At the Maine State Meet in 1899, Cloudman ran the 100-yard dash in 9.8 seconds, tying the world record. Even though he competed without the benefit of spikes and a starting block, Cloudman’s Maine State record was never beat; it is the longest standing athletic record at Bowdoin, and will remain that way, given that track and field events transitioned to the metric system in the 1970s. Referred to by the local press as the “Bowdoin phenomenon,” Cloudman excelled in track and field and was also a member of the football, baseball, and fencing teams. Cloudman went on to serve in the army in both World War I and World War II.

McCabe is the only player in Bowdoin football history ever to be drafted by an NFL team. A four-year starter on the offensive line, McCabe anchored the team in three consecutive CBB championship wins. He is the only Polar Bear to earn All-American honors in football and was drafted in the 12th round of the 1978 NFL Draft by the Washington Redskins. McCabe now teaches mathematics at the Taft School in Watertown, Connecticut, where he has also coached the track, football, and ice hockey teams. 

Shuman pioneered women’s athletics at Bowdoin, successfully competing on the men’s diving team in an era when there was no women’s swim program at the College. Shuman is the only woman to reach the finals of the men’s New England Diving Championship. She graduated as the program’s first New England champion and was voted an All-New England performer six times. After leaving Bowdoin, Shuman remained actively involved in Brunswick and coached diving at Brunswick High School. She has served the College as president of the Alumni Council and currently sits on the Board of Trustees.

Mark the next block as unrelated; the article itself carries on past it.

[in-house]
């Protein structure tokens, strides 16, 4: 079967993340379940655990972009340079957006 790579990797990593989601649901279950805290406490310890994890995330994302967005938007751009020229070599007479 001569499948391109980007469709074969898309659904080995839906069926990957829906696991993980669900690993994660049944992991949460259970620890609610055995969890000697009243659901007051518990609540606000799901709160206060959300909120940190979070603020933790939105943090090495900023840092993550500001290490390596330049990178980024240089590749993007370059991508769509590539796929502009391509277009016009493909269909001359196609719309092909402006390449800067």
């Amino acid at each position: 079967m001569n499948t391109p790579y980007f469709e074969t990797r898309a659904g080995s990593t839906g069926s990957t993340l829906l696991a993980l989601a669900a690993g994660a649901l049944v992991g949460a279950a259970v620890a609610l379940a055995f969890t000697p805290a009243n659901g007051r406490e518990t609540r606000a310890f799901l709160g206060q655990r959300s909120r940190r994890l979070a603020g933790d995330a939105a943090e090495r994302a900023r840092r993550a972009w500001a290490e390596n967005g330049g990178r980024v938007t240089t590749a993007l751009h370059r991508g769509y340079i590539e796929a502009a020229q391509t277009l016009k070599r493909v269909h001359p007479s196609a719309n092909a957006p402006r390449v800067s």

Richard “Dick” Whitmore was the first real star player of Bowdoin’s men’s basketball program. Under the tutelage of Head Coach Ray Bicknell, also a member of the Athletic Hall of Fame, Whitmore ushered the team to its first winning season. He also led the team in scoring and rebounding all three years he played and finished his career as the all-time leader in rebounds and points. Whitmore coached basketball for 40 years, and became the Head Coach at Colby in 1970 where he amassed a legendary 637 wins, the seventh most in D-III. Whitmore also served as Colby’s Director of Athletics from 1987 to 2002, and is president of the Maine Sports Hall of Fame.

Quinlan is one of the best hockey players ever to have donned a Bowdoin jersey, having led the College to its only back-to-back ECAC championships in 1975 and 1976. He graduated as the all time leader in goals scored (68) and total points (131). His record of 30 consecutive games with a point still stands as a Bowdoin record. Quinlan later attended training camp with the Philadelphia Flyers and played professionally in Belgium. A resident of Brunswick, Quinlan is a fixture at the current squad’s games in Watson Arena. 

Fasulo is Bowdoin’s only All-American in Men’s Basketball. Fasulo led the Polar Bears in scoring all four years of his career, a mark that has only been matched by Chris Jerome ’83, who is also a member of the Hall of Honor. His 24.7 points per game during his senior year still stands as second best in program history. Fasulo played professionally in Mexico before becoming an orthopedic surgeon.